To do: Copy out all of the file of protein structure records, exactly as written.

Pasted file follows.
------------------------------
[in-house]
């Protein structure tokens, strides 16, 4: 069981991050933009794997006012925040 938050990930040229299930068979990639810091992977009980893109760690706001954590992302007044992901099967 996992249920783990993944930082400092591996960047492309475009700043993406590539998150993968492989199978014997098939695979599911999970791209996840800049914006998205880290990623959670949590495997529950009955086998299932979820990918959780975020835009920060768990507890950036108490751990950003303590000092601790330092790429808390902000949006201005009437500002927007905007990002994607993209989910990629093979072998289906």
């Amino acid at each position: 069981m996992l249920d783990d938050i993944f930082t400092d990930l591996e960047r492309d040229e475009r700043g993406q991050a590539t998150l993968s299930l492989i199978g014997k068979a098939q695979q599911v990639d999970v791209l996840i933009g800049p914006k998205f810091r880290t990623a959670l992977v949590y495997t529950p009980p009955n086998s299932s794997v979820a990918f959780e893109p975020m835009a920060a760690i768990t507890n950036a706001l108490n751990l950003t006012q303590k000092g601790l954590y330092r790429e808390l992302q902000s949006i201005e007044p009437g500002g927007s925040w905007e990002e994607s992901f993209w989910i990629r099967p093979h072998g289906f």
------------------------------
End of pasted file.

[in-house]
């Protein structure tokens, strides 16, 4: 069981991050933009794997006012925040 938050990930040229299930068979990639810091992977009980893109760690706001954590992302007044992901099967 996992249920783990993944930082400092591996960047492309475009700043993406590539998150993968492989199978014997098939695979599911999970791209996840800049914006998205880290990623959670949590495997529950009955086998299932979820990918959780975020835009920060768990507890950036108490751990950003303590000092601790330092790429808390902000949006201005009437500002927007905007990002994607993209989910990629093979072998289906």
């Amino acid at each position: 069981m996992l249920d783990d938050i993944f930082t400092d990930l591996e960047r492309d040229e475009r700043g993406q991050a590539t998150l993968s299930l492989i199978g014997k068979a098939q695979q599911v990639d999970v791209l996840i933009g800049p914006k998205f810091r880290t990623a959670l992977v949590y495997t529950p009980p009955n086998s299932s794997v979820a990918f959780e893109p975020m835009a920060a760690i768990t507890n950036a706001l108490n751990l950003t006012q303590k000092g601790l954590y330092r790429e808390l992302q902000s949006i201005e007044p009437g500002g927007s925040w905007e990002e994607s992901f993209w989910i990629r099967p093979h072998g289906f």